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Lost World: Brachiosaurus, 2015

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Lost World: Brachiosaurus, 2015

Brachiosaurus.jpg
Brachiosaurus.jpg

Lost World: Brachiosaurus, 2015

22,000.00

Gregor Kregar                                             
Dimensions variable

Bronze

The title of this expanded series of works spanning bronze, lead crystal and stainless steel references Sir Arthur Conan Doyle’s 1912 novel, The Lost World, a book that helped to popularise dinosaurs. These long-extinct creatures hold a prominent place in popular culture via advertising, movies, toys, gaming and museum displays. They are rife in the imaginations of children, but have also been used within corporate and political cultures to symbolize dominance, power and longevity. Auckland-based Kregar has long been captivated by how subtle changes in scale, form and materiality can influence our understanding of a sculptural object. Kregar is also interested in the systems of production and distribution at play in our material world, and the political and economic infrastructures that drive them. Here small plastic toy dinosaurs have been enlarged and cast in bronze, a medium that reeks of both permanence and valuable status.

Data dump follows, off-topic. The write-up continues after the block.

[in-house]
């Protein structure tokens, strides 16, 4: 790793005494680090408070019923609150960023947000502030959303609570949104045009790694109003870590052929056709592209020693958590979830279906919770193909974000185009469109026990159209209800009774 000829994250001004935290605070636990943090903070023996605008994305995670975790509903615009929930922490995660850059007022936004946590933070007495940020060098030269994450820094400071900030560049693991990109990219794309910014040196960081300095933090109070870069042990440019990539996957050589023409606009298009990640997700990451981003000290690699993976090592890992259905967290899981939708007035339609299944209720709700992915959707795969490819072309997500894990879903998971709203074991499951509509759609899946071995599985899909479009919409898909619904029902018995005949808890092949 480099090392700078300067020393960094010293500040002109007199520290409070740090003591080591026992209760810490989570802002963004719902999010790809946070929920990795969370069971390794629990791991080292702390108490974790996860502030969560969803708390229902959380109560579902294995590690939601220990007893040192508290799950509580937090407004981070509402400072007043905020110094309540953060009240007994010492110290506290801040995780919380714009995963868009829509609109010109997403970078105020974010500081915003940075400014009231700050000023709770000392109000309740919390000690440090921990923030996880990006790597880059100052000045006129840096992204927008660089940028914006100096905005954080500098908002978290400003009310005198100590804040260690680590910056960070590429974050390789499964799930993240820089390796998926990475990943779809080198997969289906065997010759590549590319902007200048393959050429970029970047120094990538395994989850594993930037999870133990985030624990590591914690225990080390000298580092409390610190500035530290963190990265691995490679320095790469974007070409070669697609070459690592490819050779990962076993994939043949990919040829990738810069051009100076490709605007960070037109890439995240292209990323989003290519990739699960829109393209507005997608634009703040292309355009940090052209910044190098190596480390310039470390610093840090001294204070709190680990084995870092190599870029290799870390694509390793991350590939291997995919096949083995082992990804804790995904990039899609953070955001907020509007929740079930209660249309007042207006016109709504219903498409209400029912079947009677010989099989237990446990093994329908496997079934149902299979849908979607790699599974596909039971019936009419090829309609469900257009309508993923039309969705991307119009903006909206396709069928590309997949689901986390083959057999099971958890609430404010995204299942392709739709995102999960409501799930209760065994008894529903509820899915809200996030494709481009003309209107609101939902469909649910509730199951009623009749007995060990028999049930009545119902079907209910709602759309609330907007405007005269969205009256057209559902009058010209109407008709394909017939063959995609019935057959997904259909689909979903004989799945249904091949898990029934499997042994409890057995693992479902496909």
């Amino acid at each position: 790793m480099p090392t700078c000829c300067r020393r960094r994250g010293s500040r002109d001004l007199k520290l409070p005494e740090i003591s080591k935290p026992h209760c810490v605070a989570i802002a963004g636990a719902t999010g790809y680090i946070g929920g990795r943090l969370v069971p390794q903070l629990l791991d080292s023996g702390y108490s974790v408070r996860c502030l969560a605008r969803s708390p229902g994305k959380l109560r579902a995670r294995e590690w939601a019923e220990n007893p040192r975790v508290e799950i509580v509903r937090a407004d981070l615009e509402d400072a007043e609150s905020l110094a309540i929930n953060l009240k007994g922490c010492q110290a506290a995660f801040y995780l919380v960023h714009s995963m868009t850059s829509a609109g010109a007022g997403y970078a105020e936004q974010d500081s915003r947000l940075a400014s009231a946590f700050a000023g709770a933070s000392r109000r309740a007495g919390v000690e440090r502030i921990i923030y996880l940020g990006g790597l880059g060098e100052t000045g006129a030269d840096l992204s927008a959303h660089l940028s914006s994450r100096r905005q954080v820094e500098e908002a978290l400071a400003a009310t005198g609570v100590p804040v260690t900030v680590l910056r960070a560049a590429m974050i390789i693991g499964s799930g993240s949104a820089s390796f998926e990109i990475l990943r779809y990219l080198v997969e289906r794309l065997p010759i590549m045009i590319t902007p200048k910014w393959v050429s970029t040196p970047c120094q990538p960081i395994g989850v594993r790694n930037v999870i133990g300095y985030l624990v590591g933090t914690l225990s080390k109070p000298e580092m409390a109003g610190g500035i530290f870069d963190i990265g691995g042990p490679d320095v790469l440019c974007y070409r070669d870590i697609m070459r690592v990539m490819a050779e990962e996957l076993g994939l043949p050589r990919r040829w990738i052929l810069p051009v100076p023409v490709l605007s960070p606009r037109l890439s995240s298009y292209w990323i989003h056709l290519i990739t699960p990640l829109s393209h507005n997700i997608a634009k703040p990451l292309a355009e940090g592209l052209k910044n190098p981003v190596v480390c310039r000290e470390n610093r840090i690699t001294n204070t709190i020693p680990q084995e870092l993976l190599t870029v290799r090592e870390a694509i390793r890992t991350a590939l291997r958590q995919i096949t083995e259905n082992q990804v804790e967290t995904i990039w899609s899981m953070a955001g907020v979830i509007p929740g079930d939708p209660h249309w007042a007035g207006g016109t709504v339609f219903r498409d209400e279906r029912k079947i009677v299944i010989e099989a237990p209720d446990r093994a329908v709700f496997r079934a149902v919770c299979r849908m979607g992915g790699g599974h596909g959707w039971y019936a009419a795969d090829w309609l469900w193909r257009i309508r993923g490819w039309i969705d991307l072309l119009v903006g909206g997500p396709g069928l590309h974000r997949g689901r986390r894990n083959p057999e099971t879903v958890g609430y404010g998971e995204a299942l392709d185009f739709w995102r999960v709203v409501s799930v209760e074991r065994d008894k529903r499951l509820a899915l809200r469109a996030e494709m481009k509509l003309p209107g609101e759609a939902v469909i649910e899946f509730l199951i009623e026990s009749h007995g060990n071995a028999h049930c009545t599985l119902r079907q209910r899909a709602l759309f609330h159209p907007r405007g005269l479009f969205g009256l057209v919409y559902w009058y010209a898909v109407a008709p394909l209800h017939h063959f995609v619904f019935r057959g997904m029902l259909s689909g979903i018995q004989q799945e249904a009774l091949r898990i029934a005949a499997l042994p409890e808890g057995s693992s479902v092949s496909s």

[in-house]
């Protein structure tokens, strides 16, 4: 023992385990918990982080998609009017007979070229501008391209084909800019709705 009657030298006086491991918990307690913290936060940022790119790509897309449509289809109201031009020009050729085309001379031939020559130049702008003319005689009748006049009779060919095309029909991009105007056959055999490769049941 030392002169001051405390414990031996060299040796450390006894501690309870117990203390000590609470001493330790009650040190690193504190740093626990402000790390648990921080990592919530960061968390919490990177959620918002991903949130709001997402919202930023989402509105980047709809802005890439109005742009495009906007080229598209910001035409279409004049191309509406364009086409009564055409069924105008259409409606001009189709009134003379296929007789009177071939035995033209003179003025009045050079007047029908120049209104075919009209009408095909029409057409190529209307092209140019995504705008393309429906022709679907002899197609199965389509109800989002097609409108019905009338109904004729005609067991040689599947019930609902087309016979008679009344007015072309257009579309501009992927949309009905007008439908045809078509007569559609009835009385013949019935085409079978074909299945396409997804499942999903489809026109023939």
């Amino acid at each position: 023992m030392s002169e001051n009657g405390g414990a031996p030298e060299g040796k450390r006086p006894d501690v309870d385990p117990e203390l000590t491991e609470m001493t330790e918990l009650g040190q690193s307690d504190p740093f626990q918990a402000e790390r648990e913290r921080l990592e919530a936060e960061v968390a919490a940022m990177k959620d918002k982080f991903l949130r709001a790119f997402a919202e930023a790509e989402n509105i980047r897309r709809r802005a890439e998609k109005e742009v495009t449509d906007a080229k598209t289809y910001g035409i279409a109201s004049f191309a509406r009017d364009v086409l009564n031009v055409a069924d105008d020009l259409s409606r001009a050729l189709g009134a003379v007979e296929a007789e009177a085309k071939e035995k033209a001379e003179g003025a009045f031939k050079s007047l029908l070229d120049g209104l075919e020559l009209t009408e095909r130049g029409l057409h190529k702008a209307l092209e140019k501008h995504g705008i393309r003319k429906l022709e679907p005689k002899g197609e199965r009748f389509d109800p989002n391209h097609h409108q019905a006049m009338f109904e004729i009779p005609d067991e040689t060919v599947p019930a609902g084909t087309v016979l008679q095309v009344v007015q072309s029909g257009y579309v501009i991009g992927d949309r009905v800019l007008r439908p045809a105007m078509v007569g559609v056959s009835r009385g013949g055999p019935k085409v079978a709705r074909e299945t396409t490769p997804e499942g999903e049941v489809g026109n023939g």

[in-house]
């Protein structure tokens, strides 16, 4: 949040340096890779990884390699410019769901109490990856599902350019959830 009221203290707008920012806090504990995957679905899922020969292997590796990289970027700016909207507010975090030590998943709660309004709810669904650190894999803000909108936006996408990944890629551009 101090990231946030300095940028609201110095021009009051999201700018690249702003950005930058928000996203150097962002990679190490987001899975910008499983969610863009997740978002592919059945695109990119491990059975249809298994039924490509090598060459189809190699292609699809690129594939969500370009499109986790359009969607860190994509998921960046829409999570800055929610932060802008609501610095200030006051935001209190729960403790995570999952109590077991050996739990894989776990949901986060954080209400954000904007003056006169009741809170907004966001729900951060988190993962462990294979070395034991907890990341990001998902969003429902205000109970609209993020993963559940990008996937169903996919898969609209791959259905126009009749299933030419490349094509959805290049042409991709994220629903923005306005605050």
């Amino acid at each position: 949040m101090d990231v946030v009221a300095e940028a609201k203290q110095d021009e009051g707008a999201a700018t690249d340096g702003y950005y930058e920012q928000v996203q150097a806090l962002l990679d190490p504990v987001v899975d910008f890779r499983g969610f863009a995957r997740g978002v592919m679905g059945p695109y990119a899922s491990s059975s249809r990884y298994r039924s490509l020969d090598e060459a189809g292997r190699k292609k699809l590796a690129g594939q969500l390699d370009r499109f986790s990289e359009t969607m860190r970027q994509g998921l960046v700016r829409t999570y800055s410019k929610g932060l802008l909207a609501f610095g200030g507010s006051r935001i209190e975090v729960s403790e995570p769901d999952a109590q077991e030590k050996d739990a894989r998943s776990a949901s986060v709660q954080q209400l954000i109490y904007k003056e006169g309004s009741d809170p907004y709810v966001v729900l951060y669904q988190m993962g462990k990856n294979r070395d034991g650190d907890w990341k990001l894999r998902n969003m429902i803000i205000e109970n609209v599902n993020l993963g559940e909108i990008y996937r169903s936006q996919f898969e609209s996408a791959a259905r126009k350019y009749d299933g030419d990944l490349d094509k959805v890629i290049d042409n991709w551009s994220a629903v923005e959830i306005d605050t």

Christchurch-based Sam Harrison is a leading proponent of contemporary figuration, well known for his observant, emotionally resonant sculptures and woodcuts. Harrison has made a new work for Presence, featuring a female figure whose spine arches across the form of a large river boulder, her arm shielding her eyes. The pose might refer to the feeling of warming your body after a swim in the river, or may be read as representing a more charged state of anguish or lament. Scenes of bathers populate much art history, most notably in works by Cézanne, Matisse and Picasso. Bathing scenes allow for the scrutiny and depiction of the figure in a variety of poses.


While these historic painters’ enquiries had more to do with the architecture of the picture plane, Harrison shares a fascination with the form of the figure under tension. The artwork is located within Market Square at the Arts Centre, off Worcester Boulevard.

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